When Trump speaks about immigration, he often cites misleading statistics of crime committed by immigrants, bringing up the MS-13 gang.

But the facts are not on Trump’s side. Undocumented immigrants commit far less crime than native-born Americans, according to the Washington Post, which cited statistics from the Cato Institute.

Nevertheless, the hard-liners within Trump’s base tend to eat up his fear-mongering rhetoric — which the Trump administration thinks will be good for the GOP’s midterm election chances.

Capitol Hill happenings: House Republicans pass farm bill that includes deep food stamp cuts

Republicans may have failed to pass immigration reform legislation on Thursday, but they did narrowly pass an $860 billion farm bill that creates new work requirements for recipients of food stamps. The bill passed 213-211.

The bill creates stricter eligibility criteria for food stamps, which will lead to roughly 400,000 low-income households losing the benefit, Politico reported, and imposes stricter work requirements on between 5 million to 7 million food stamp recipients. At the same time, the farm bill would dole out subsidies for farmers, and allocate funds for improving broadband access in rural communities and agricultural research.

The bill gives Democrats yet another messaging tool in the midterms, as Republicans made cuts to a service for low-income families, after passing their tax cut bill in December, which gave big tax breaks to corporations and wealthy Americans.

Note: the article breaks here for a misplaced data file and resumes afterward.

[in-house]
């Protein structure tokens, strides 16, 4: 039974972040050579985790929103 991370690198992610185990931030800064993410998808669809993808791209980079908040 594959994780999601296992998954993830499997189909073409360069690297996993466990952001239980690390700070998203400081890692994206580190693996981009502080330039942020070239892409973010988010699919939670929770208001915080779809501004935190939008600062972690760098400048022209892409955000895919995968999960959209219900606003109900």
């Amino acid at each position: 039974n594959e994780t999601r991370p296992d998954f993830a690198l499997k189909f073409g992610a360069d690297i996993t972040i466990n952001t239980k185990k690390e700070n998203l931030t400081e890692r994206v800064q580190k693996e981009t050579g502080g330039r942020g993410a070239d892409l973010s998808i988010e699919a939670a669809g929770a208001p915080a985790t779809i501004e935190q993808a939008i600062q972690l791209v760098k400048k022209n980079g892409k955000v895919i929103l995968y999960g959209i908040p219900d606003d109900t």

House Republicans passed the bill with the food stamp cuts knowing that the Senate has no plans to make similar cuts — meaning it was a tough vote for some members, for a policy that won’t become law.

Trump celebrated the passage of the bill.

“Farm Bill just passed in the House. So happy to see work requirements included. Big win for the farmers!” Trump tweeted on Thursday.

And the rest…

We don’t understand what she was trying to say, do U?: First lady Melania Trump wore a $39 jacket emblazoned with the words “I really don’t care, do U?” as she made a surprise visit to an immigration detention facility in Texas where children are housed. A spokeswoman for Mrs. Trump said there was “no hidden message” in the first lady’s jacket. President Trump then blew up that argument by claiming his wife was trying to send a message to the media. ”‘I REALLY DON’T CARE, DO U?’ written on the back of Melania’s jacket, refers to the Fake News Media. Melania has learned how dishonest they are, and she truly no longer cares!” Trump tweeted. We may never know what Melania was really trying to say. But what we do know is that the wardrobe choice was odd for someone who knows that every move they make will be scrutinized.

Make room: The Pentagon is preparing to receive as many as 20,000 unaccompanied minors on military bases, where they will be housed as their cases are processed, according to a report in the Washington Post. The Obama administration similarly used military bases to house roughly 7,000 unaccompanied minors in 2014, according to the Washington Post report.